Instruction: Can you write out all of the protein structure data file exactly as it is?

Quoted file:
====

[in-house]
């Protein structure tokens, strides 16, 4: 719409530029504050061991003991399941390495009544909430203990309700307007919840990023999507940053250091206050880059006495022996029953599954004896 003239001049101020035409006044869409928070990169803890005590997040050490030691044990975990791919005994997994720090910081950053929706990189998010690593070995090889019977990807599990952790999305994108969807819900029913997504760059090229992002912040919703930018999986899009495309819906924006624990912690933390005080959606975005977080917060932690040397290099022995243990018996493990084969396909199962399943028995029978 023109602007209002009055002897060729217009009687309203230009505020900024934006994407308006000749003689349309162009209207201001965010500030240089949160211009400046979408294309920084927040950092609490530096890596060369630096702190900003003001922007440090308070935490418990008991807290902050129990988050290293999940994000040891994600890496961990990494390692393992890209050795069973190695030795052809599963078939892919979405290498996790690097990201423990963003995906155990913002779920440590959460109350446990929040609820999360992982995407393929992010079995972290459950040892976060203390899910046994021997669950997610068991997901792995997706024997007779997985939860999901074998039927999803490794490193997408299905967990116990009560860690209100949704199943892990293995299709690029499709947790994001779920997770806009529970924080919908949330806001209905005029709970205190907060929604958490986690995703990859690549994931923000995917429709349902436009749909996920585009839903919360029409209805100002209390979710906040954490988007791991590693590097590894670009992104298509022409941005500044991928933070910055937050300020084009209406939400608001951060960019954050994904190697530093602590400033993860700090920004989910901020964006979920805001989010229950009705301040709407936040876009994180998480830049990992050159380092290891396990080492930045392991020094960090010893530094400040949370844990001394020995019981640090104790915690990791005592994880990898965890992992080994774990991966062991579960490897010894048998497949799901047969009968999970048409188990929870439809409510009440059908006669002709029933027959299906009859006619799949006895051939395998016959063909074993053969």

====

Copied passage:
[in-house]
């Protein structure tokens, strides 16, 4: 719409530029504050061991003991399941390495009544909430203990309700307007919840990023999507940053250091206050880059006495022996029953599954004896 003239001049101020035409006044869409928070990169803890005590997040050490030691044990975990791919005994997994720090910081950053929706990189998010690593070995090889019977990807599990952790999305994108969807819900029913997504760059090229992002912040919703930018999986899009495309819906924006624990912690933390005080959606975005977080917060932690040397290099022995243990018996493990084969396909199962399943028995029978 023109602007209002009055002897060729217009009687309203230009505020900024934006994407308006000749003689349309162009209207201001965010500030240089949160211009400046979408294309920084927040950092609490530096890596060369630096702190900003003001922007440090308070935490418990008991807290902050129990988050290293999940994000040891994600890496961990990494390692393992890209050795069973190695030795052809599963078939892919979405290498996790690097990201423990963003995906155990913002779920440590959460109350446990929040609820999360992982995407393929992010079995972290459950040892976060203390899910046994021997669950997610068991997901792995997706024997007779997985939860999901074998039927999803490794490193997408299905967990116990009560860690209100949704199943892990293995299709690029499709947790994001779920997770806009529970924080919908949330806001209905005029709970205190907060929604958490986690995703990859690549994931923000995917429709349902436009749909996920585009839903919360029409209805100002209390979710906040954490988007791991590693590097590894670009992104298509022409941005500044991928933070910055937050300020084009209406939400608001951060960019954050994904190697530093602590400033993860700090920004989910901020964006979920805001989010229950009705301040709407936040876009994180998480830049990992050159380092290891396990080492930045392991020094960090010893530094400040949370844990001394020995019981640090104790915690990791005592994880990898965890992992080994774990991966062991579960490897010894048998497949799901047969009968999970048409188990929870439809409510009440059908006669002709029933027959299906009859006619799949006895051939395998016959063909074993053969």